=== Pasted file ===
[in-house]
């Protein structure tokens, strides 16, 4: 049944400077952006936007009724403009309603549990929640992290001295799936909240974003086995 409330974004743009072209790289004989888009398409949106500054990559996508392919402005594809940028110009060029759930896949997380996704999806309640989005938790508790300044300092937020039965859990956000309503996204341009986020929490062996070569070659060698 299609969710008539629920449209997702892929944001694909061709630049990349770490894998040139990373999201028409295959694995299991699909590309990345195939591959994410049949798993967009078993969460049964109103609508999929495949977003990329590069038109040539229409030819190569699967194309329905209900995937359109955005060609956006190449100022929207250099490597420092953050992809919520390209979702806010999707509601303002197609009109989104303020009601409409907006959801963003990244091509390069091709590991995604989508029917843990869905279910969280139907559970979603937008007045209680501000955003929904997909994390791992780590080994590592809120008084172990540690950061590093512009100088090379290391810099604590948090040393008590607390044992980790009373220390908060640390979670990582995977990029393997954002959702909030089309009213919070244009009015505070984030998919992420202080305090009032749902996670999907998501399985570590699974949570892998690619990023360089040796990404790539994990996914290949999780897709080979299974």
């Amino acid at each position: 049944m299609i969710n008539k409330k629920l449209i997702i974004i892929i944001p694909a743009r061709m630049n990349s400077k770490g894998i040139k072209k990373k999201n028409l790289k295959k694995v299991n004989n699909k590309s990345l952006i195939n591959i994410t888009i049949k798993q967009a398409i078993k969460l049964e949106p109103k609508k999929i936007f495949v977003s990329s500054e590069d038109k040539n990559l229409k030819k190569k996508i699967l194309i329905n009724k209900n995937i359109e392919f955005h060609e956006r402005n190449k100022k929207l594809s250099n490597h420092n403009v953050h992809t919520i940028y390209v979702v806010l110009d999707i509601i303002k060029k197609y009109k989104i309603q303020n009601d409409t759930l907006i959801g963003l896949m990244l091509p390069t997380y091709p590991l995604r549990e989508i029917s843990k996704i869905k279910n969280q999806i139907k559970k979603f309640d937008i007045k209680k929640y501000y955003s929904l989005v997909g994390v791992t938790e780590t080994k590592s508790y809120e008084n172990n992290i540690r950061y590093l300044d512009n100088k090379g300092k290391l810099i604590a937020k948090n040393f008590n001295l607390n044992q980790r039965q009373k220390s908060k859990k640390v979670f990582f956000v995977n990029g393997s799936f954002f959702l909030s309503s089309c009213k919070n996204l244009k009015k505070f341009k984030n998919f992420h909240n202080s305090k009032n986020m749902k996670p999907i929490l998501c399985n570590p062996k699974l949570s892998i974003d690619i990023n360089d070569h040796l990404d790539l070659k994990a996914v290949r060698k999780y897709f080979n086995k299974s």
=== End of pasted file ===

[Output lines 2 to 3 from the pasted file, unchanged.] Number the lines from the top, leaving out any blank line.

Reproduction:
């Protein structure tokens, strides 16, 4: 049944400077952006936007009724403009309603549990929640992290001295799936909240974003086995 409330974004743009072209790289004989888009398409949106500054990559996508392919402005594809940028110009060029759930896949997380996704999806309640989005938790508790300044300092937020039965859990956000309503996204341009986020929490062996070569070659060698 299609969710008539629920449209997702892929944001694909061709630049990349770490894998040139990373999201028409295959694995299991699909590309990345195939591959994410049949798993967009078993969460049964109103609508999929495949977003990329590069038109040539229409030819190569699967194309329905209900995937359109955005060609956006190449100022929207250099490597420092953050992809919520390209979702806010999707509601303002197609009109989104303020009601409409907006959801963003990244091509390069091709590991995604989508029917843990869905279910969280139907559970979603937008007045209680501000955003929904997909994390791992780590080994590592809120008084172990540690950061590093512009100088090379290391810099604590948090040393008590607390044992980790009373220390908060640390979670990582995977990029393997954002959702909030089309009213919070244009009015505070984030998919992420202080305090009032749902996670999907998501399985570590699974949570892998690619990023360089040796990404790539994990996914290949999780897709080979299974």
């Amino acid at each position: 049944m299609i969710n008539k409330k629920l449209i997702i974004i892929i944001p694909a743009r061709m630049n990349s400077k770490g894998i040139k072209k990373k999201n028409l790289k295959k694995v299991n004989n699909k590309s990345l952006i195939n591959i994410t888009i049949k798993q967009a398409i078993k969460l049964e949106p109103k609508k999929i936007f495949v977003s990329s500054e590069d038109k040539n990559l229409k030819k190569k996508i699967l194309i329905n009724k209900n995937i359109e392919f955005h060609e956006r402005n190449k100022k929207l594809s250099n490597h420092n403009v953050h992809t919520i940028y390209v979702v806010l110009d999707i509601i303002k060029k197609y009109k989104i309603q303020n009601d409409t759930l907006i959801g963003l896949m990244l091509p390069t997380y091709p590991l995604r549990e989508i029917s843990k996704i869905k279910n969280q999806i139907k559970k979603f309640d937008i007045k209680k929640y501000y955003s929904l989005v997909g994390v791992t938790e780590t080994k590592s508790y809120e008084n172990n992290i540690r950061y590093l300044d512009n100088k090379g300092k290391l810099i604590a937020k948090n040393f008590n001295l607390n044992q980790r039965q009373k220390s908060k859990k640390v979670f990582f956000v995977n990029g393997s799936f954002f959702l909030s309503s089309c009213k919070n996204l244009k009015k505070f341009k984030n998919f992420h909240n202080s305090k009032n986020m749902k996670p999907i929490l998501c399985n570590p062996k699974l949570s892998i974003d690619i990023n360089d070569h040796l990404d790539l070659k994990a996914v290949r060698k999780y897709f080979n086995k299974s």